Here are the most & least expensive states for car insurance in 2018


Auto insurance used to be one of those bills that was generally a manageable expense that justified itself by offering you peace of mind and protection from the actions of others. While it may still be mostly manageable — and no doubt necessary — it is increasingly an expense paid with vexation.

That’s because car insurance rates are skyrocketing, particularly recently, according to a recent report from insurance search engine The Zebra. The findings, laid out in detail in the company’s State of Auto Insurance Report, reveal that auto insurance premiums have reached an all-time high and are up a whopping 20% from 2011.

There are multiple reasons for the rising rates, most of them totally out of the driver’s control. They include the expensive technology being built into vehicles these days and the higher frequency of accidents due to an increase in distracted motorists.

Whatever the reasons, though, the reality is that for the foreseeable future there is little relief for our wallets on the road ahead.

The average annual car insurance premium is $1,427, according to the report. The state with the highest rates is Michigan, the nation’s auto capital. The state with the lowest average rates? North Carolina. Here is a state-by-state breakdown of auto average insurance rates:

Here’s a list of 2018 auto insurance rates by state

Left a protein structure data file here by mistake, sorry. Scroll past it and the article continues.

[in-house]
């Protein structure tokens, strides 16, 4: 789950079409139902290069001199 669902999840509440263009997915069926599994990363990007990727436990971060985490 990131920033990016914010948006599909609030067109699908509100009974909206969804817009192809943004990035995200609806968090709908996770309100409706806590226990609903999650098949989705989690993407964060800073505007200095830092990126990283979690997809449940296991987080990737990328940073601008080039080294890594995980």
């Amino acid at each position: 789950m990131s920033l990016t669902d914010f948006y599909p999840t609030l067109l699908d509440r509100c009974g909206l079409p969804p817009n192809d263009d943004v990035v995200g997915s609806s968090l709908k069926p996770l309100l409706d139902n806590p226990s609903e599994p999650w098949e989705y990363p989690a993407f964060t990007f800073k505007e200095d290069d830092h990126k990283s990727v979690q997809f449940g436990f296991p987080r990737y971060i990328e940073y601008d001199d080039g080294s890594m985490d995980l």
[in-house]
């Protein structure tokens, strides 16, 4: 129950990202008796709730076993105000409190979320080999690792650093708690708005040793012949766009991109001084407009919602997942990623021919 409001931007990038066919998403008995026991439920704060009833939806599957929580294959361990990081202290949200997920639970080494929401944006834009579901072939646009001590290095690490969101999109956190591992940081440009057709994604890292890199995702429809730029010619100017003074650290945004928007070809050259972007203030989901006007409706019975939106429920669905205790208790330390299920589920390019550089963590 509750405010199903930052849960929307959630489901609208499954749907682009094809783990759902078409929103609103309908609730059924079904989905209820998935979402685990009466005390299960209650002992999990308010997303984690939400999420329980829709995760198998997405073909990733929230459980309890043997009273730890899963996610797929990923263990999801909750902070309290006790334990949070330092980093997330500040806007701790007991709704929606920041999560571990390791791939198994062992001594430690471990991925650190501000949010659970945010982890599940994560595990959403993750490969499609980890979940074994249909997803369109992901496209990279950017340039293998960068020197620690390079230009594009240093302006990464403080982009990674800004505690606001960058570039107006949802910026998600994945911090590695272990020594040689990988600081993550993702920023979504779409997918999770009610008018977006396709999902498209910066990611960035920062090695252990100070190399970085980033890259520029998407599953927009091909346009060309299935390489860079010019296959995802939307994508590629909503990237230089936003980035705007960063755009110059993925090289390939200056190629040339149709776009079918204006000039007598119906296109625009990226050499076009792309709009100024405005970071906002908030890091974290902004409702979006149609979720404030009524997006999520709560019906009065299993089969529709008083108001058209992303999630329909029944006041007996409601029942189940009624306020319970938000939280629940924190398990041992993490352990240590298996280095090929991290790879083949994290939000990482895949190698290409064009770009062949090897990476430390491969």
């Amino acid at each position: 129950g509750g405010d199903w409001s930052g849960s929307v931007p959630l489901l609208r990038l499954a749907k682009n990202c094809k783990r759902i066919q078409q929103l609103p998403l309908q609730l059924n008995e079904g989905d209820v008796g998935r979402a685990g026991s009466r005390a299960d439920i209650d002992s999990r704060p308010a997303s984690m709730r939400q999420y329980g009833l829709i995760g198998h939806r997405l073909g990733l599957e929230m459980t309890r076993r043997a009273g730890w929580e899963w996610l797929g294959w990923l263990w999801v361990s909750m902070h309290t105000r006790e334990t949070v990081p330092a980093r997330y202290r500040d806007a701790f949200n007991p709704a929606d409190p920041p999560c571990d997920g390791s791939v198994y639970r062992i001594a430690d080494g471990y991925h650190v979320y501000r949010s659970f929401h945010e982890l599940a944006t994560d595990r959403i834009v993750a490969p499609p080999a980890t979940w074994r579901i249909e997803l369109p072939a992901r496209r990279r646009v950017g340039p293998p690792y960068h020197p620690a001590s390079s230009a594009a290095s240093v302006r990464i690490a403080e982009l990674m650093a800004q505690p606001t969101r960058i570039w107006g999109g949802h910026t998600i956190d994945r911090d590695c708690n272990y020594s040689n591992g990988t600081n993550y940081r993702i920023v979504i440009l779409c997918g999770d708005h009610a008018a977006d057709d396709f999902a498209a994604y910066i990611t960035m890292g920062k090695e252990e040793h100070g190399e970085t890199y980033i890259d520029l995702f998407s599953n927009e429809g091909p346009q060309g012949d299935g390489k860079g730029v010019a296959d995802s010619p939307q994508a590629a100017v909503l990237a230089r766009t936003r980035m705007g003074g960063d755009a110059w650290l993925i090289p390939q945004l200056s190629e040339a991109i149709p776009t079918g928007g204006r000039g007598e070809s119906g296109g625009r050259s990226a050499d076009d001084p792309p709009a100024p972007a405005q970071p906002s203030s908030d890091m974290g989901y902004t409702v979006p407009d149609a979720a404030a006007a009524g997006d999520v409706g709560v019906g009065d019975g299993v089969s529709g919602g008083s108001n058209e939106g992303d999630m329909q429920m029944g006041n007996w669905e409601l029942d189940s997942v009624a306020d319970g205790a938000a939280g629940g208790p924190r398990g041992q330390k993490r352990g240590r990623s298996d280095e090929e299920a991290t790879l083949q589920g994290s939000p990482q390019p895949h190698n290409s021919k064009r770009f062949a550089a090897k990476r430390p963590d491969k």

Alabama — $1,358
Alaska — $1,152
Arizona — $1,247
Arkansas — $1,458
California — $1,713
Colorado — $1,435
Connecticut — $1,544
Delaware — $1,700
District of Columbia — $1,464
Florida — $1,878
Georgia — $1,388
Hawaii — $1,079
Idaho — $1,018
Illinois — $1,120
Indiana — $1,133
Iowa — $1,015
Kansas $— 1,427
Kentucky — $2,050
Louisiana — $2,225
Maine — $927
Maryland — $1,240
Massachusetts — $1,201
Michigan — $2,610
Minnesota — $1,258
Mississippi — $1,800
Missouri — $1,334
Montana — $1,615
Nebraska — $1,184
Nevada — $1,802
New Hampshire — $1,083
New Jersey — $1,679
New Mexico — $1,331
New York — $1,582
North Carolina — $865
North Dakota — $1,230
Ohio — $1,037
Oklahoma — $1,542
Oregon — $1,377
Pennsylvania — $1,433
Rhode Island — $2,004
South Carolina — $1,361
South Dakota — $1,268
Tennessee — $1,315
Texas — $1,810
Utah — $1,112
Vermont — $1,027
Virginia — $901
Washington — $1,160
West Virginia — $1,378
Wisconsin — $1,040
Wyoming — $1,338

These numbers constitute a convergence of several factors that modern motorists face, according to Adam Lyons, founder and executive chairman at The Zebra.

“Insurance companies leverage thousands of data points to determine car insurance rates ‘ things like your age, driving record, and even your credit score,” Lyons says in a summary of the report. “Today, we’re also seeing extraordinary forces like overnight tech innovation and devastating natural disasters impacting rates.”

The Clark-approved way of finding affordable car insurance

Money expert Clark Howard says affordable insurance is out there— but it takes a lot of work to find it. Instead of using the internet, you may have to pick up the phone. “Comparison sites are really just lead generation services,” Clark says. “You have to shop individually with different insurers [by] calling them all.”

For more information on this, see how to shop for car insurance.


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